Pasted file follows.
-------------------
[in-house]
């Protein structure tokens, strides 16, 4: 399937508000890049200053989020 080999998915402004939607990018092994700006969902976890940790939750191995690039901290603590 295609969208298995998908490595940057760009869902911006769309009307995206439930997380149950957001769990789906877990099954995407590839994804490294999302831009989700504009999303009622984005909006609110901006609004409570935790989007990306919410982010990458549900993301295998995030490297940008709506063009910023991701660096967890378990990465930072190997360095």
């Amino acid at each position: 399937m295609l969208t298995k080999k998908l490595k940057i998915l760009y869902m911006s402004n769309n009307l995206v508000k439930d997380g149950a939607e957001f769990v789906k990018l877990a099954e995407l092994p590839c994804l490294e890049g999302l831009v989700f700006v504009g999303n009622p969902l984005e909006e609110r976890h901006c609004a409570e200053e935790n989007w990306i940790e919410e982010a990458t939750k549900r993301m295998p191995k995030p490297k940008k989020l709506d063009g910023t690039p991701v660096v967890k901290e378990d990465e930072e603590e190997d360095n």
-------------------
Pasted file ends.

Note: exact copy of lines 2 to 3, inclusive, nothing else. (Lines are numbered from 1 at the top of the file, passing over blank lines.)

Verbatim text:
């Protein structure tokens, strides 16, 4: 399937508000890049200053989020 080999998915402004939607990018092994700006969902976890940790939750191995690039901290603590 295609969208298995998908490595940057760009869902911006769309009307995206439930997380149950957001769990789906877990099954995407590839994804490294999302831009989700504009999303009622984005909006609110901006609004409570935790989007990306919410982010990458549900993301295998995030490297940008709506063009910023991701660096967890378990990465930072190997360095």
């Amino acid at each position: 399937m295609l969208t298995k080999k998908l490595k940057i998915l760009y869902m911006s402004n769309n009307l995206v508000k439930d997380g149950a939607e957001f769990v789906k990018l877990a099954e995407l092994p590839c994804l490294e890049g999302l831009v989700f700006v504009g999303n009622p969902l984005e909006e609110r976890h901006c609004a409570e200053e935790n989007w990306i940790e919410e982010a990458t939750k549900r993301m295998p191995k995030p490297k940008k989020l709506d063009g910023t690039p991701v660096v967890k901290e378990d990465e930072e603590e190997d360095n």